thing" (like the "individual" whose name is Ora Lassila), in other cases 
you may want to use a genuine URI to refer to a template, or one of its 
parameters.  These are, after all, real things that you want to be able 
to talk about (particularly in the context of Web applications).  The 
fact is that there isn't really any built-in interpretation (at least 
not that I can see) that URIs only identify things that "really exist" 
(in some sense) and anonymous resources only identify variables to be 
matched.  Rather, these are interpretations we assign to them in 
specific uses.  I can easily imagine a "template" (e.g., a specific 
purchase order form) having a URI, with each of its component items also 
having a URI (I might want to describe its format and semantics, for 
example).  A specific instance of that form, partially or totally filled 
in with specific values, might have a separate URI.  There would 
probably be machinery for relating the template to the filled in 
instance, but it would be part of some application semantics, not 
necessarily built into the semantics of RDF.

 
>>> (2) Similarly in the buyer advert instead of describing a
>>> template, giving the
>>> service a URI would make it appear that I am looking for a
>>> specific service with
>>> that URI.
>> 
>> Umm, aren't you? What's the difference? In both you're looking
>> for something with these properties.
> 
> 
> The difference is that when a URI is specified the assumption is
> that someone, somewhere has defined a 'well known' name for this
> service.
> 
> The essence of this issue seems to involve the idea that the
> act of naming something in the internet is somehow, special.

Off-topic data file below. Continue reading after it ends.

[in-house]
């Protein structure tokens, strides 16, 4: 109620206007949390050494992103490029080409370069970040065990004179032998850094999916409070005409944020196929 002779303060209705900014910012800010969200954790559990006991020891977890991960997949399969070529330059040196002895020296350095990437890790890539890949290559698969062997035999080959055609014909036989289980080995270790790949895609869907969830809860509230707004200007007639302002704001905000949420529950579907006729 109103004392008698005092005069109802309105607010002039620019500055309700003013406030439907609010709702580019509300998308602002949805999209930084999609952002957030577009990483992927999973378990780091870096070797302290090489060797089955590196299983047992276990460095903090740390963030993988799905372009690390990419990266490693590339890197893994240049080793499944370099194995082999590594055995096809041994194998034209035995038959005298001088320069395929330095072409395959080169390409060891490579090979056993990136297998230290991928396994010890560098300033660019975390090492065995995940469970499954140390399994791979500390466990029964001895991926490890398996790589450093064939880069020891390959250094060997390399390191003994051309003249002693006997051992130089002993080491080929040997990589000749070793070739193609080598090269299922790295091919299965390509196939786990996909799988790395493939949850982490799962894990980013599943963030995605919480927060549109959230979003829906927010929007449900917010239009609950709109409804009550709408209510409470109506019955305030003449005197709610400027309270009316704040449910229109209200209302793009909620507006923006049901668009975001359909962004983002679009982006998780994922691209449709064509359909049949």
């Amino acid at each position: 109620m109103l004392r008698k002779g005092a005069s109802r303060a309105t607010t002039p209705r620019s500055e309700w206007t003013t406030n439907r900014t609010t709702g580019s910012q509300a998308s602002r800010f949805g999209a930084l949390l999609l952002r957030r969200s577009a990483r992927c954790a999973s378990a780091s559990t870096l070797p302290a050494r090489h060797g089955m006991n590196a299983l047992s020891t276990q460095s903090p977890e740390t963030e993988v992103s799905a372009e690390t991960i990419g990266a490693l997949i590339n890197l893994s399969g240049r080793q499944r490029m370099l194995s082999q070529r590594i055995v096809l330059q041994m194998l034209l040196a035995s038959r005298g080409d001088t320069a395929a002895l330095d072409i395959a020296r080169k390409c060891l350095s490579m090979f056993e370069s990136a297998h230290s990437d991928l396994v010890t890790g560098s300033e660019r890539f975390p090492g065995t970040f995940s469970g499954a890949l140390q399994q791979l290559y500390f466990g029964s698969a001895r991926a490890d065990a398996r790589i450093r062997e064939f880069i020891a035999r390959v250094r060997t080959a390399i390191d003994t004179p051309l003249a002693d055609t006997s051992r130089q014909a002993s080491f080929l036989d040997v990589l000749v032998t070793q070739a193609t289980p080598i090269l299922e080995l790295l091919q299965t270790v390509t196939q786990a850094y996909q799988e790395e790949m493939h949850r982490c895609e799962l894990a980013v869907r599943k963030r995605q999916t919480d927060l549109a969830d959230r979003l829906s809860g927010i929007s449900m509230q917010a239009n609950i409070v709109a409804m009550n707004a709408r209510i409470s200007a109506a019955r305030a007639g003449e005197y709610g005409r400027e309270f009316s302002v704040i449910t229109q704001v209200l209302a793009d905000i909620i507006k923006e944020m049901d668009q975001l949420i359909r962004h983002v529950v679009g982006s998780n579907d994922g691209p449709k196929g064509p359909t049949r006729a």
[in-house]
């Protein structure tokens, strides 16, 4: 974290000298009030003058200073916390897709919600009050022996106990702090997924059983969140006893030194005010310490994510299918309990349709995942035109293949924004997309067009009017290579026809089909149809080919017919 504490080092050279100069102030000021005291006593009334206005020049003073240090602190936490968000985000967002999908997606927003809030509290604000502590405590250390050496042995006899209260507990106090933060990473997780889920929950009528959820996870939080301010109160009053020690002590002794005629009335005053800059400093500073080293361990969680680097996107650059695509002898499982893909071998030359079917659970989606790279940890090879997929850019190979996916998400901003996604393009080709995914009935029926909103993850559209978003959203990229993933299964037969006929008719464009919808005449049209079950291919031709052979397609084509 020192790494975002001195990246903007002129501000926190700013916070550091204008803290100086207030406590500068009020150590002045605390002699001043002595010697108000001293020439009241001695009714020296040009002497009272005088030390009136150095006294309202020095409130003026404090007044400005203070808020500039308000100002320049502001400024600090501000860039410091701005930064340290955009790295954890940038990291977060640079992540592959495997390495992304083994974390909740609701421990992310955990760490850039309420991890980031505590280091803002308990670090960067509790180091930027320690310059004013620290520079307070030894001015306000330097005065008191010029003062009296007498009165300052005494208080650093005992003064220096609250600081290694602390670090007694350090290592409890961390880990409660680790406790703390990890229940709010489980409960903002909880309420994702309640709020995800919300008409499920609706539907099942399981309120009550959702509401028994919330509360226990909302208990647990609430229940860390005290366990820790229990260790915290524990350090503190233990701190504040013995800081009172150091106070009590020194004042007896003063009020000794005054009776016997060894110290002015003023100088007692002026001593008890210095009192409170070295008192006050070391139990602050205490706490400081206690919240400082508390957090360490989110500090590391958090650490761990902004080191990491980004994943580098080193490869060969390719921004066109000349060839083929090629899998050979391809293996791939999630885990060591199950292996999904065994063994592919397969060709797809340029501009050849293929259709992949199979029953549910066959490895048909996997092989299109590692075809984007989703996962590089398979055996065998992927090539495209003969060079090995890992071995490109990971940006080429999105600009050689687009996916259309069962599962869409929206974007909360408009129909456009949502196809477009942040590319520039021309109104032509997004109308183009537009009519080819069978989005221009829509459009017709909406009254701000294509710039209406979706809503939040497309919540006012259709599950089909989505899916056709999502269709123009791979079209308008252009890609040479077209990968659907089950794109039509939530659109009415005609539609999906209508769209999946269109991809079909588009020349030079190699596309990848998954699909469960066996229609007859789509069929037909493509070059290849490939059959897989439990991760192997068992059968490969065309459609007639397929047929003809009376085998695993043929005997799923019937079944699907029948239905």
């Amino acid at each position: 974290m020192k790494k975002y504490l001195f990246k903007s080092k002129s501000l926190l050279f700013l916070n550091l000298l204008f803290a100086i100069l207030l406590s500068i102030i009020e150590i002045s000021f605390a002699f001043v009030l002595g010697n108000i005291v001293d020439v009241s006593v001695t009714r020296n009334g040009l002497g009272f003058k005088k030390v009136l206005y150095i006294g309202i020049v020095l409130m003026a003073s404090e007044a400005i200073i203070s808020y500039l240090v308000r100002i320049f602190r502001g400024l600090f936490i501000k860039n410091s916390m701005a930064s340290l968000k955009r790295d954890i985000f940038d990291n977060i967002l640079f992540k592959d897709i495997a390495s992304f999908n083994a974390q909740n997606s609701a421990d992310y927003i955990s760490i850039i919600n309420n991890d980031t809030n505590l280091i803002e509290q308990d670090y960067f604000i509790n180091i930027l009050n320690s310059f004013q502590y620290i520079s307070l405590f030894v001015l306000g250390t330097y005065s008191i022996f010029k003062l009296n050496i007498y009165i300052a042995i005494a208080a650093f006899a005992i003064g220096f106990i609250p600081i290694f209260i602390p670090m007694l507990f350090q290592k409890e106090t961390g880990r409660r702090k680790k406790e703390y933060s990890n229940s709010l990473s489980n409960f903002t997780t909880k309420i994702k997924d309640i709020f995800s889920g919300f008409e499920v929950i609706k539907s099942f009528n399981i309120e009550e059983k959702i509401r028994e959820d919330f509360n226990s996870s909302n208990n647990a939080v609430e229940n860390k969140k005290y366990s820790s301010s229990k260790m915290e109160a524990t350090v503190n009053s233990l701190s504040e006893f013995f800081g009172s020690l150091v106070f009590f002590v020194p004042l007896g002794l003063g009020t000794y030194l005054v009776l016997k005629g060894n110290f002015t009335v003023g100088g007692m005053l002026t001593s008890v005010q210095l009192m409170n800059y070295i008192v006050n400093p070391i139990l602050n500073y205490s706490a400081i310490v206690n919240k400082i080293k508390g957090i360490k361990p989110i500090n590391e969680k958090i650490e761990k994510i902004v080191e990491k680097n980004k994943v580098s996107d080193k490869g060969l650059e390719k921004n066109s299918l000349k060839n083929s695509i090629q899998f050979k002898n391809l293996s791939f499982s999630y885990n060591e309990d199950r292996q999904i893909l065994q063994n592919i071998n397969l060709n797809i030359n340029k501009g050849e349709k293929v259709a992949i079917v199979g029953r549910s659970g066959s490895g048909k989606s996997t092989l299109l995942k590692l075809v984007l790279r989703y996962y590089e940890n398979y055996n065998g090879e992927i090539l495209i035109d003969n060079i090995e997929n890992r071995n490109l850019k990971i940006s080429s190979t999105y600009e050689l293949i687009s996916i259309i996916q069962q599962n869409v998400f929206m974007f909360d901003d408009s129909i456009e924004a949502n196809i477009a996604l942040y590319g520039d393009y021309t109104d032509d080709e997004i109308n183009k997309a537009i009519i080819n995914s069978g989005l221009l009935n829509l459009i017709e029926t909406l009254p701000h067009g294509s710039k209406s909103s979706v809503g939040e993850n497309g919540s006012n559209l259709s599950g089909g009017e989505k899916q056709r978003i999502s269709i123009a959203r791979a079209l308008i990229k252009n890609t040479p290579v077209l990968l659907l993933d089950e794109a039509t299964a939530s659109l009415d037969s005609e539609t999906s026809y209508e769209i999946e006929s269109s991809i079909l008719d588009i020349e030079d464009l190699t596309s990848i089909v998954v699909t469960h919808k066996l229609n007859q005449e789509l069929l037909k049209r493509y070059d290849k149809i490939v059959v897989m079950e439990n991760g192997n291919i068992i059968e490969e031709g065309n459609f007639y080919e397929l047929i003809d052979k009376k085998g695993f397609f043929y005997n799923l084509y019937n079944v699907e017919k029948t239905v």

> That if a processor is told that something has URI ISBN-12345
> or whatever, it had better not match that with anything that
> it does not 'know' is named ISBN-12345.  On the other hand,
> if a node is not named, then it can be matched with anything
> that matches its properties.
> 
> I'm not sure that standard FOL captures this.  FOL is built
> around a conceptual model where there can be many interpretations
> for statements in the FOL.  But that is not the situation we
> are in here.  We have one interpretation - its a mapping to 
> the world out there.  Intuitively I feel that makes a difference.
> That makes naming special.
> 

I'm not sure what you mean here.  If you mean that FOL statements can 
refer to both real things and "conceptual" things like templates or 
queries, that's true (e.g., I can describe the contents of a query in 
FOL), but, as I tried to argue above, so can URIs.  What seems to be 
happening in these examples, though, is that we're taking some syntax, 
and interpreting it in slightly different ways depending on whether we 
think we're talking about a query, or about a set of assertions.  I 
discussed this in 
http://lists.w3.org/Archives/Public/w3c-rdfcore-wg/2001Jun/0559.html
I think we need to be very careful about this.

This isn't to say that there might not be a place for variables in RDF. 
  I just don't think that that's automatically the appropriate 
interpretation of anonymous resources.

--Frank



-- 
Frank Manola                   The MITRE Corporation
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Received on Tuesday, 17 July 2001 16:43:09 EDT